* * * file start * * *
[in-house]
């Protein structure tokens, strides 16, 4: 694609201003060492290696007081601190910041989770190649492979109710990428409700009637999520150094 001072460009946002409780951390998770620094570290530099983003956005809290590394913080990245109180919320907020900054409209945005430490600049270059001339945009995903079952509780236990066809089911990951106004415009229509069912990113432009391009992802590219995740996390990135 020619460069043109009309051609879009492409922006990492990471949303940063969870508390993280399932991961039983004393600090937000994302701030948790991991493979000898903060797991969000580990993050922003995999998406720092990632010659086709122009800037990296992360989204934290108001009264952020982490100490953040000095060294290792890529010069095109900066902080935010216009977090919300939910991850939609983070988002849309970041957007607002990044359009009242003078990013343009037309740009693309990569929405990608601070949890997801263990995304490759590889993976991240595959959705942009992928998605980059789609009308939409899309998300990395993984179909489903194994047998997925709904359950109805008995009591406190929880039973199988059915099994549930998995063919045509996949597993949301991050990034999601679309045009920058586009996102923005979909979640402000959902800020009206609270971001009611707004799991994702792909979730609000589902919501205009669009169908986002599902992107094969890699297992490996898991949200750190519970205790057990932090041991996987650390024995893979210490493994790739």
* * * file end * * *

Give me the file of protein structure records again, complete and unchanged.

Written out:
[in-house]
């Protein structure tokens, strides 16, 4: 694609201003060492290696007081601190910041989770190649492979109710990428409700009637999520150094 001072460009946002409780951390998770620094570290530099983003956005809290590394913080990245109180919320907020900054409209945005430490600049270059001339945009995903079952509780236990066809089911990951106004415009229509069912990113432009391009992802590219995740996390990135 020619460069043109009309051609879009492409922006990492990471949303940063969870508390993280399932991961039983004393600090937000994302701030948790991991493979000898903060797991969000580990993050922003995999998406720092990632010659086709122009800037990296992360989204934290108001009264952020982490100490953040000095060294290792890529010069095109900066902080935010216009977090919300939910991850939609983070988002849309970041957007607002990044359009009242003078990013343009037309740009693309990569929405990608601070949890997801263990995304490759590889993976991240595959959705942009992928998605980059789609009308939409899309998300990395993984179909489903194994047998997925709904359950109805008995009591406190929880039973199988059915099994549930998995063919045509996949597993949301991050990034999601679309045009920058586009996102923005979909979640402000959902800020009206609270971001009611707004799991994702792909979730609000589902919501205009669009169908986002599902992107094969890699297992490996898991949200750190519970205790057990932090041991996987650390024995893979210490493994790739």